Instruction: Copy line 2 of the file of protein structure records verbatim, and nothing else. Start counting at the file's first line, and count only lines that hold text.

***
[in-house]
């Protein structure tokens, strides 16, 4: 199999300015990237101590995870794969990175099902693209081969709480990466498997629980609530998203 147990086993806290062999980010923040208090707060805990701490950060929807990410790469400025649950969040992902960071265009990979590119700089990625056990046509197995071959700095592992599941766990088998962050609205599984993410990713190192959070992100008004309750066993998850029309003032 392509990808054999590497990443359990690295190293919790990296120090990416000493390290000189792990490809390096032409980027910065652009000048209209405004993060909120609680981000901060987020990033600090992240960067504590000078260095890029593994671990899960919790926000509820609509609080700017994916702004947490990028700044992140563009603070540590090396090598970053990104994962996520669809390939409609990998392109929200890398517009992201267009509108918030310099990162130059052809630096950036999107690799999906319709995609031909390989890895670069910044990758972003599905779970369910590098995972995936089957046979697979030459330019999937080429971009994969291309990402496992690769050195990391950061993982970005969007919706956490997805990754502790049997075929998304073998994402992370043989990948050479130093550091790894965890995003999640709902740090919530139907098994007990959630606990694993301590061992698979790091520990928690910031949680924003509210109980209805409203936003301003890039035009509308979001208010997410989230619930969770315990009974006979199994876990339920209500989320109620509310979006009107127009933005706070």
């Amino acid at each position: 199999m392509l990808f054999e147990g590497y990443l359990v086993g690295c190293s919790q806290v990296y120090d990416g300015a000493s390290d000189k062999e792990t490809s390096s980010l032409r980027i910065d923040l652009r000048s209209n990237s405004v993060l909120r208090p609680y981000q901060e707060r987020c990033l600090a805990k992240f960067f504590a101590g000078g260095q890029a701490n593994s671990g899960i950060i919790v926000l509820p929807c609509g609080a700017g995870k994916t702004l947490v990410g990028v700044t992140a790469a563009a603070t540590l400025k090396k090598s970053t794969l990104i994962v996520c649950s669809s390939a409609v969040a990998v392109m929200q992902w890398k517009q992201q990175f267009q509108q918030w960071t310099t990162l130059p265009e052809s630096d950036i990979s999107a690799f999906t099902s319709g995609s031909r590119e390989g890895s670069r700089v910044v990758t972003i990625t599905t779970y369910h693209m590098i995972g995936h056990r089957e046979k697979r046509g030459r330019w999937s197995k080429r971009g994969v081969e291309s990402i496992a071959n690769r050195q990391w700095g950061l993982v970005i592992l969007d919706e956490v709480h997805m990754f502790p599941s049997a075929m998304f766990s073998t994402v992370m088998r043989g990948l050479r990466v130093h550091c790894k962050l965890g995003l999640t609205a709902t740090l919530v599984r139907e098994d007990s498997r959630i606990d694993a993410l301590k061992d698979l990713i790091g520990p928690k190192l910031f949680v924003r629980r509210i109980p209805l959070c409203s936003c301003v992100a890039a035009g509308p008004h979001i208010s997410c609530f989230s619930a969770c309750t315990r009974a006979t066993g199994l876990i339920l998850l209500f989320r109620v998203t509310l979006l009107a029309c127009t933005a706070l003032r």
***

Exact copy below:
């Protein structure tokens, strides 16, 4: 199999300015990237101590995870794969990175099902693209081969709480990466498997629980609530998203 147990086993806290062999980010923040208090707060805990701490950060929807990410790469400025649950969040992902960071265009990979590119700089990625056990046509197995071959700095592992599941766990088998962050609205599984993410990713190192959070992100008004309750066993998850029309003032 392509990808054999590497990443359990690295190293919790990296120090990416000493390290000189792990490809390096032409980027910065652009000048209209405004993060909120609680981000901060987020990033600090992240960067504590000078260095890029593994671990899960919790926000509820609509609080700017994916702004947490990028700044992140563009603070540590090396090598970053990104994962996520669809390939409609990998392109929200890398517009992201267009509108918030310099990162130059052809630096950036999107690799999906319709995609031909390989890895670069910044990758972003599905779970369910590098995972995936089957046979697979030459330019999937080429971009994969291309990402496992690769050195990391950061993982970005969007919706956490997805990754502790049997075929998304073998994402992370043989990948050479130093550091790894965890995003999640709902740090919530139907098994007990959630606990694993301590061992698979790091520990928690910031949680924003509210109980209805409203936003301003890039035009509308979001208010997410989230619930969770315990009974006979199994876990339920209500989320109620509310979006009107127009933005706070």